Brad DeLong asks:
What is the most likely outcome for the U.S. budget come 2060? 1. We will have raised taxes to pay for government health spending. 2. We will have cut doctors\’ wages and enslaved them by drafting them into a socialist national health service. 3. We will have abandoned our commitment to providing state-of-the-art health care to the sick and not just the wealthy. 4. The health care fairy will have figured out a way for us all to have all the medically-appropriate care we need for a surprisingly low private and public budgetary cost. 5. The federal government as we know it will have collapsed, and those of us still alive will be starring involuntarily in a remake of “Mad Max: Beyond Thunderdome”.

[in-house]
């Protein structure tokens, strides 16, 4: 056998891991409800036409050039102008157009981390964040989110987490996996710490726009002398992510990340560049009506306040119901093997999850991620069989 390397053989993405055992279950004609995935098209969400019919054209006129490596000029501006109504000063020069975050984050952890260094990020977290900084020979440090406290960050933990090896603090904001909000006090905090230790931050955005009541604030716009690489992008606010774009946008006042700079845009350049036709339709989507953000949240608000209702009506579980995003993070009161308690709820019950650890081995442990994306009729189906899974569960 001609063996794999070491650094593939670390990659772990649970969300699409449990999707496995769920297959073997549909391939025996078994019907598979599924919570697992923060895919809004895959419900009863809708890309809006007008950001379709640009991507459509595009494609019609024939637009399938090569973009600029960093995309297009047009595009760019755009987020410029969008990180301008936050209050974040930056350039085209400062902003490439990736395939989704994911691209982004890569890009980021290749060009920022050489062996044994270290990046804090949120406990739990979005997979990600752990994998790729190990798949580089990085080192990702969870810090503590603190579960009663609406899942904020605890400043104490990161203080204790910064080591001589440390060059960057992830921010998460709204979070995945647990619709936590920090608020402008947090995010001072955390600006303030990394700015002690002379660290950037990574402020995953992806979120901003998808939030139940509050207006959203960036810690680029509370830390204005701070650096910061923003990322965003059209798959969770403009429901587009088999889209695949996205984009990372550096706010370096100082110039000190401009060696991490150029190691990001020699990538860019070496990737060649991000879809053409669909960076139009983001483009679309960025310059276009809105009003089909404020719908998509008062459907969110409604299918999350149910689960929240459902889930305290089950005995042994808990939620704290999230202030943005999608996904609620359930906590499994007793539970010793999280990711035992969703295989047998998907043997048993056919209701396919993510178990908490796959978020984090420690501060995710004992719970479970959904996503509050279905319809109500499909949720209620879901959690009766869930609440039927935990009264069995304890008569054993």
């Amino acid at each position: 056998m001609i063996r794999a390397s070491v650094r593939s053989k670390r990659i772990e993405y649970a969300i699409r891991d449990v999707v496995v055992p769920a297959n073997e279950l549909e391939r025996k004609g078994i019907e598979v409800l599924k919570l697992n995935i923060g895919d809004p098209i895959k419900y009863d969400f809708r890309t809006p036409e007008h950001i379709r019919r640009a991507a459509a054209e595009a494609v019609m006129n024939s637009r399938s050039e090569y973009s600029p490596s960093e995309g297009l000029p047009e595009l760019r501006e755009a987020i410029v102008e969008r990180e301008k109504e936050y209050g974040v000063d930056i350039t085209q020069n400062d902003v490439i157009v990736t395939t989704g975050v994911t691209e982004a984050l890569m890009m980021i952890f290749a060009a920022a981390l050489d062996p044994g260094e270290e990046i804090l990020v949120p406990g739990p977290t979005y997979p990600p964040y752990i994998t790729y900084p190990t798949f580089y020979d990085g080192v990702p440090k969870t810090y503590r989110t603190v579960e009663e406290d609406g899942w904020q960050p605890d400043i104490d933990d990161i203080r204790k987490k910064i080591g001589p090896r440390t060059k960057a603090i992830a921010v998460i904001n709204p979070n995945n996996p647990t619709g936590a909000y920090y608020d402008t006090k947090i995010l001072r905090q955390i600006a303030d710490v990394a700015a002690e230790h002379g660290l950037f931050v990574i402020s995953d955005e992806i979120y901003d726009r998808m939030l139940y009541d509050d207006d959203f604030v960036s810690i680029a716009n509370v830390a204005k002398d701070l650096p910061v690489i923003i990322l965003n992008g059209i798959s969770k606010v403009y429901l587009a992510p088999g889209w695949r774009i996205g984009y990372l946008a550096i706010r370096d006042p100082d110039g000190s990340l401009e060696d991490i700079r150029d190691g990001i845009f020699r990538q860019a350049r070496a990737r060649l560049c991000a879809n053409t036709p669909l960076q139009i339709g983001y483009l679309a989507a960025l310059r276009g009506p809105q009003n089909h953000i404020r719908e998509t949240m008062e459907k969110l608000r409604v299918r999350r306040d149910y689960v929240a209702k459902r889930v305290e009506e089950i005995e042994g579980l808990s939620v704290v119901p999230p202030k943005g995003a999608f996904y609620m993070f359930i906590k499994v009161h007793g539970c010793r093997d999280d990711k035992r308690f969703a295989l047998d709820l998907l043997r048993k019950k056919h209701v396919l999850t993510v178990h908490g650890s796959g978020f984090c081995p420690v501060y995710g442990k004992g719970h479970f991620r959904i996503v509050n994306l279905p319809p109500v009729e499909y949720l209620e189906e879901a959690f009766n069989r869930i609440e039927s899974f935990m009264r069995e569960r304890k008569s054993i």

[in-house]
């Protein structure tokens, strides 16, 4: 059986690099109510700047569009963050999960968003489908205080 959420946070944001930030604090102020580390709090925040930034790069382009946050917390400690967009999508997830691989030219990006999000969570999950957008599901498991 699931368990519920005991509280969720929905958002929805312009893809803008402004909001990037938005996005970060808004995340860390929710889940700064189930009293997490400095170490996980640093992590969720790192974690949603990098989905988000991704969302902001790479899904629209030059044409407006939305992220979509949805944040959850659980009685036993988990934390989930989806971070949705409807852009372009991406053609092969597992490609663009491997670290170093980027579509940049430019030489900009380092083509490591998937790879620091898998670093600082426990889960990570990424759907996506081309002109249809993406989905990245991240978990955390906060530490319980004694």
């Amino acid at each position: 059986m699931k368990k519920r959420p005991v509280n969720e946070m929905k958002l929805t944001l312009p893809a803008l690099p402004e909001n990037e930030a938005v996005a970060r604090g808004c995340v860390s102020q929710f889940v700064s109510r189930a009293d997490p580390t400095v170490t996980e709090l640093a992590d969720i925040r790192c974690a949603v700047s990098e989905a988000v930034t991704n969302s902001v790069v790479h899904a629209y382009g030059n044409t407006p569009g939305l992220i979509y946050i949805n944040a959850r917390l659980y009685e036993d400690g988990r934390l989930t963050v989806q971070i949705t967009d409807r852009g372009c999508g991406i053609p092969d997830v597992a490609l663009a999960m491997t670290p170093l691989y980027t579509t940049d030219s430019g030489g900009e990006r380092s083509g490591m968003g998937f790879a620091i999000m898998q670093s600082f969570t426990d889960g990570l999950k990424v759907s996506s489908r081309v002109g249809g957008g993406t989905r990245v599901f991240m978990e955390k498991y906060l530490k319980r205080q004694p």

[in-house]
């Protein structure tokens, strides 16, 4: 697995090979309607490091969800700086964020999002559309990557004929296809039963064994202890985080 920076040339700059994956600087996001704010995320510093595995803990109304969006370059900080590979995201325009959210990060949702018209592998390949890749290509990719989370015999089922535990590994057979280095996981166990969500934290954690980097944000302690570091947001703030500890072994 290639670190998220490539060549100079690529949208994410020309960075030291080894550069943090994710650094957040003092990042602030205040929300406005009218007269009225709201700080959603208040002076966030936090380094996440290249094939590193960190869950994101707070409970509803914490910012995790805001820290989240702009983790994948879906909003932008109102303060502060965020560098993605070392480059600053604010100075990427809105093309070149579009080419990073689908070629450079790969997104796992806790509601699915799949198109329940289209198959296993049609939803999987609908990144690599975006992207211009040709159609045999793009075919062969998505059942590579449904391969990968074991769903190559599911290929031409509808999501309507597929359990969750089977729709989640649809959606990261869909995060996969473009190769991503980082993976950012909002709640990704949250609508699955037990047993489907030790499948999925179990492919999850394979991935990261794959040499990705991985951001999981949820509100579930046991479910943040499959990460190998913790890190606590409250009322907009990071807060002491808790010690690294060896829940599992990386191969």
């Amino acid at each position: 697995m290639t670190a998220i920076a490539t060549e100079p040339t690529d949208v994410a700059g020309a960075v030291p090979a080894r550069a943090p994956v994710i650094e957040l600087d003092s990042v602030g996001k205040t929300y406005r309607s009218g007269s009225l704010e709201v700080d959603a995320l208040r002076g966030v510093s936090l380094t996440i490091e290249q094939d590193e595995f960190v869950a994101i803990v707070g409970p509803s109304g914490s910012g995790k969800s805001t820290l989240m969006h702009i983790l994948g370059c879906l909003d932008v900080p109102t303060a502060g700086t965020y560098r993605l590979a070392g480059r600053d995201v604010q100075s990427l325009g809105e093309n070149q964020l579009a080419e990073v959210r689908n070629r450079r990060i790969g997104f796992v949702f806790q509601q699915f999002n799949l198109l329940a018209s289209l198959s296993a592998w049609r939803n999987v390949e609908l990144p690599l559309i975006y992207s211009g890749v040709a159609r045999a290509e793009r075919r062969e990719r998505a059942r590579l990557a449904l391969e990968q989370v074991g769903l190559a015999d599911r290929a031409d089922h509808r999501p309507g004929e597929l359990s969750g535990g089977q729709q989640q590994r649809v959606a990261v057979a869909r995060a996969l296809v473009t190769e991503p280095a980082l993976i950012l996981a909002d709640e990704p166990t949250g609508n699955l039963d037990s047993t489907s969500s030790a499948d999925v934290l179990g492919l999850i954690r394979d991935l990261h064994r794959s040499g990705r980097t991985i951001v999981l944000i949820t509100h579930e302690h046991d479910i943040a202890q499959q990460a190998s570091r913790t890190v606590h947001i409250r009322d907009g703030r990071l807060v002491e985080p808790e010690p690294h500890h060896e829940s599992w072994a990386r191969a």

The health care fairy, obviously.
Assuming we continue to allow markets to work of course.
For, as I\’ve noted already today, while Baumol tells us that improving productivity in services is hard and that thus the price of services will rise relative to the price of manufactures, this isn\’t the end of the story although it is what gives us the grief of the projections for health care costs.
For the let out here, the escape hatch, is mechanisation: which brings us back into the realms of manufacturing where we can improve productivity.
As I\’ve also already said today, aspirin is the mechanisation of that comely maiden with the brow cooling cloth attending upon a headache. Vaccines the mechanisation of tending to those pustulent with smallpox, penicillin the mechanisation of tending to those with the general paralysis of the insane.
Each medical treatment is becoming cheaper as we mechanise them: it\’s only that we keep finding new things we can treat which is pushing up the total cost.